Wallace And The Apes

Wallace And The Apes during a recent practice at their attic studio in Fall Creek. 

You can hear the music from over a block away—the rumbling bass lines, beat of the drums, and scream of the guitar most prominent. Venture three stories into the Fall Creek house and you’ll find a band of young musicians jammed into a muggy attic studio: Cody Zusman on lead vocals and guitar, Wallace Alpern on bass, Roman Predmore on drums, Alec Simmons on keyboards, Felix Zifchock on washboard, and Luke Monaghan on trumpet. 

Known as Wallace And The Apes, all recently attended or graduated from Lehman Alternative Community School. Their music and influences cannot be boxed into a single genre—when asked to summarize their style, the answers varied: punk jazz, jazz punk, indie rock, folk, funk, experimental. But the band’s focus has not been scattered: Since forming in October of 2017, they have released an album, EP, and two singles—all recorded in their home studio and available on Spotify and iTunes. Another album is set for the fall. 

Wallace And The Apes will make their professional debut on Aug. 9 at the Sacred Root Kava Lounge & Tea Bar. The Ithaca Times sat down with the band to discuss their music, growth, and what’s next. The following Q&A has been shortened and edited for clarity. 

What is your songwriting process, lyrically and musically? 

Alpern: There’s not a whole lot of process. Cody writes most of the songs, but a lot of the songs we just have made up on the spot. 

Zusman: A lot of the song will come together while we’re recording it. I’ll sit down to record a guitar track, not knowing fully the structure of the song that I’m about to record, and then whatever I lay down, if that track is good, that becomes the song right there forever. 

You have a range of seriousness in your songs. Some of them are kind of comedic. That’s intentional, right? 

Zusman: We really started as more of a comedic band. I remember we started with the idea that there were all these bands in Ithaca, and they were all really good, and we sucked at our instruments. I learned how to play guitar with this band. Wallace learned the bass with this band. Roman has gotten, like, a hundred million times better at drums. Luke is actually amazing at the trumpet. Luke just came in amazing. While we suck at our instruments, we’re going to make music that people like just as much as the bands that are really good at their instruments.

Do you put much thought into maintaining a style while also evolving musically?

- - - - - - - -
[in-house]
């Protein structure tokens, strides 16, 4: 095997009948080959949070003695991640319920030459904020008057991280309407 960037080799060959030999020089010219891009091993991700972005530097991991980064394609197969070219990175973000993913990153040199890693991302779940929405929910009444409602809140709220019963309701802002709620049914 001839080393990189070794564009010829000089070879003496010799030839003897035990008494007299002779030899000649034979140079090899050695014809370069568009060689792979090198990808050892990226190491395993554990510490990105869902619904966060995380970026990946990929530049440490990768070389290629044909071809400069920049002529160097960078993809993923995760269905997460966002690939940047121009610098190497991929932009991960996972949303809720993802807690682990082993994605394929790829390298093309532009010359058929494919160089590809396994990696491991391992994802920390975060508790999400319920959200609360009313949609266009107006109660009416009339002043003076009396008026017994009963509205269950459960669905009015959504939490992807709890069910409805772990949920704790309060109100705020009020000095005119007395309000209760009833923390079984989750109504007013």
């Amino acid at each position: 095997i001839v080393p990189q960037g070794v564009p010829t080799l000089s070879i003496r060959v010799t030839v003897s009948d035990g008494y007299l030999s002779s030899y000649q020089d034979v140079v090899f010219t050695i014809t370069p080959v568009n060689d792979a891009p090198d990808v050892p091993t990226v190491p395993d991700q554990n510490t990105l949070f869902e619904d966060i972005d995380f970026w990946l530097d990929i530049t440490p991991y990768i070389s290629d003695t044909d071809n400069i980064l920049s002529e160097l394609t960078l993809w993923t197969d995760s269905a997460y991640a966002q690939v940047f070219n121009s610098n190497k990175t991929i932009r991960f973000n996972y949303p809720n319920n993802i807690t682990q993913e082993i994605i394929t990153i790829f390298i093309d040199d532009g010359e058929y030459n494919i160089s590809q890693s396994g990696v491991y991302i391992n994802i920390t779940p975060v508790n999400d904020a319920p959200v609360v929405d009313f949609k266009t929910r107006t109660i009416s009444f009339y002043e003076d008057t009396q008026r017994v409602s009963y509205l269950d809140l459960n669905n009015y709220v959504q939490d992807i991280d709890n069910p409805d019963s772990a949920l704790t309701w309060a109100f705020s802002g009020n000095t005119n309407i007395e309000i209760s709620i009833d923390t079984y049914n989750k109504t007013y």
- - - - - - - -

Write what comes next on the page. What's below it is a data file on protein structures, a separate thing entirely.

Zifchock: Yeah, I think so. Over time, as our musical influences have kind of shifted, definitely we’ve kind of started to shift our mastering and … pushing into different styles of music and trying to evolve our sound as we get better at our interests. 

Predmore: And with each project, we try and do something we haven’t done before, while still maintaining the heart of the band, which was to have fun and to create music that we maybe don’t think we’ve heard before, or just stuff that we enjoy and we think other people will enjoy. 

What’s it like gaining traction as a young band in Ithaca’s diverse and bustling music scene? 

Simmons: I very much like that we are in a different position now than we were in October of 2017, and thinking about how did not expect to be in this kind of a position now. Definitely, traction has been gained, and it’s cool that happened. 

Zusman: I was not expecting things to be as big as they are now—even though they’re not that big—compared to what we started with. 

Zifchock: We’re absolutely starting to push out of the high school scene, or starting to make the moves that will lead to that. 

What are you most looking forward to about your professional debut?

Predmore: I think just being able to get out and play more shows to reach more people. A lot of the shows that we used to play were house shows, shows that were collaborating with other people like the [Trumansburg band] Vicious Fishes where they had a place we could go and they brought their audience together. But I think in the near future we are definitely trying to be more present in the community. 

Zifchock: [We’re] really looking forward to playing with more new bands because we really haven’t played with a lot of different bands. But, it’s starting to expand. We’re meeting new people. 

Zusman: People don’t really take you seriously unless they know exactly who you are. ... It just seems like we’re dodged a little bit. 

Anything else you’d like to add?

Zusman: I don’t go a single day without thinking about Wallace And The Apes, and I haven’t in the past year and 10 months.  

Predmore: And I think our mindset has relatively stayed the same. While we are trying to get our name out there to gain popularity and to get the gains of being known, we’re still just friends having fun making music that we like, that we think other people are gonna like. And that hasn’t gone away, and we don’t think it will anytime. 

Zusman: I don’t foresee anything stopping us in the future. 

Wallace And The Apes will make their professional debut Aug. 9 at the Sacred Root Kava Lounge & Tea Bar. The show is presented by the Newman Bros and also features the Alexander Bradshaw Band and Rena Guinn. All ages are welcome, tickets cost $6, and it runs from 8-11 p.m.

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Freelance Reporter

Austin Lamb is a freelance reporter, copy editor, and social media manager. Austin is a 2018 LACS graduate and will attend Syracuse University's Newhouse School of Public Communications in 2019.

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